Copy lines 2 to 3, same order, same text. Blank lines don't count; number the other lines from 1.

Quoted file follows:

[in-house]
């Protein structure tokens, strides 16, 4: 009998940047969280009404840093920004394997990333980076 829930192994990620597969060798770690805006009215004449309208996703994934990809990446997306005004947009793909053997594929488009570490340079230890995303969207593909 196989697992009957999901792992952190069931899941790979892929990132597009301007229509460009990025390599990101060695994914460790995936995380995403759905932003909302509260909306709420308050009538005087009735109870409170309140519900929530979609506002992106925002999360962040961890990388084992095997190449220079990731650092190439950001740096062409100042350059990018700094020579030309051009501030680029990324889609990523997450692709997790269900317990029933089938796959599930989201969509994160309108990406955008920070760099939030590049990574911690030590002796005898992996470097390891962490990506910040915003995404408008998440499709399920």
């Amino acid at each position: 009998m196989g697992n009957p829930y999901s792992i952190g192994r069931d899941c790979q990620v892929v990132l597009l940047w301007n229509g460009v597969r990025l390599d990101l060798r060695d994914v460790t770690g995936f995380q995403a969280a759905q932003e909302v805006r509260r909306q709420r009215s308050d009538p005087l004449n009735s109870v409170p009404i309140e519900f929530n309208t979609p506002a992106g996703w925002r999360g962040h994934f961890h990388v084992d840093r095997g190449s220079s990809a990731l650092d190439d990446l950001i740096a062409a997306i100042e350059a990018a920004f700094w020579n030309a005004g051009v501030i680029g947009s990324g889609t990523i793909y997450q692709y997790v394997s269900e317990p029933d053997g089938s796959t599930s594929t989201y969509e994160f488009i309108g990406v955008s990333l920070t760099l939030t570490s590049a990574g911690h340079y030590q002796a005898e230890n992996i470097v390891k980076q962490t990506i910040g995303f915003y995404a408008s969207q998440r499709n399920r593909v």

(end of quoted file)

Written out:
């Protein structure tokens, strides 16, 4: 009998940047969280009404840093920004394997990333980076 829930192994990620597969060798770690805006009215004449309208996703994934990809990446997306005004947009793909053997594929488009570490340079230890995303969207593909 196989697992009957999901792992952190069931899941790979892929990132597009301007229509460009990025390599990101060695994914460790995936995380995403759905932003909302509260909306709420308050009538005087009735109870409170309140519900929530979609506002992106925002999360962040961890990388084992095997190449220079990731650092190439950001740096062409100042350059990018700094020579030309051009501030680029990324889609990523997450692709997790269900317990029933089938796959599930989201969509994160309108990406955008920070760099939030590049990574911690030590002796005898992996470097390891962490990506910040915003995404408008998440499709399920």
């Amino acid at each position: 009998m196989g697992n009957p829930y999901s792992i952190g192994r069931d899941c790979q990620v892929v990132l597009l940047w301007n229509g460009v597969r990025l390599d990101l060798r060695d994914v460790t770690g995936f995380q995403a969280a759905q932003e909302v805006r509260r909306q709420r009215s308050d009538p005087l004449n009735s109870v409170p009404i309140e519900f929530n309208t979609p506002a992106g996703w925002r999360g962040h994934f961890h990388v084992d840093r095997g190449s220079s990809a990731l650092d190439d990446l950001i740096a062409a997306i100042e350059a990018a920004f700094w020579n030309a005004g051009v501030i680029g947009s990324g889609t990523i793909y997450q692709y997790v394997s269900e317990p029933d053997g089938s796959t599930s594929t989201y969509e994160f488009i309108g990406v955008s990333l920070t760099l939030t570490s590049a990574g911690h340079y030590q002796a005898e230890n992996i470097v390891k980076q962490t990506i910040g995303f915003y995404a408008s969207q998440r499709n399920r593909v």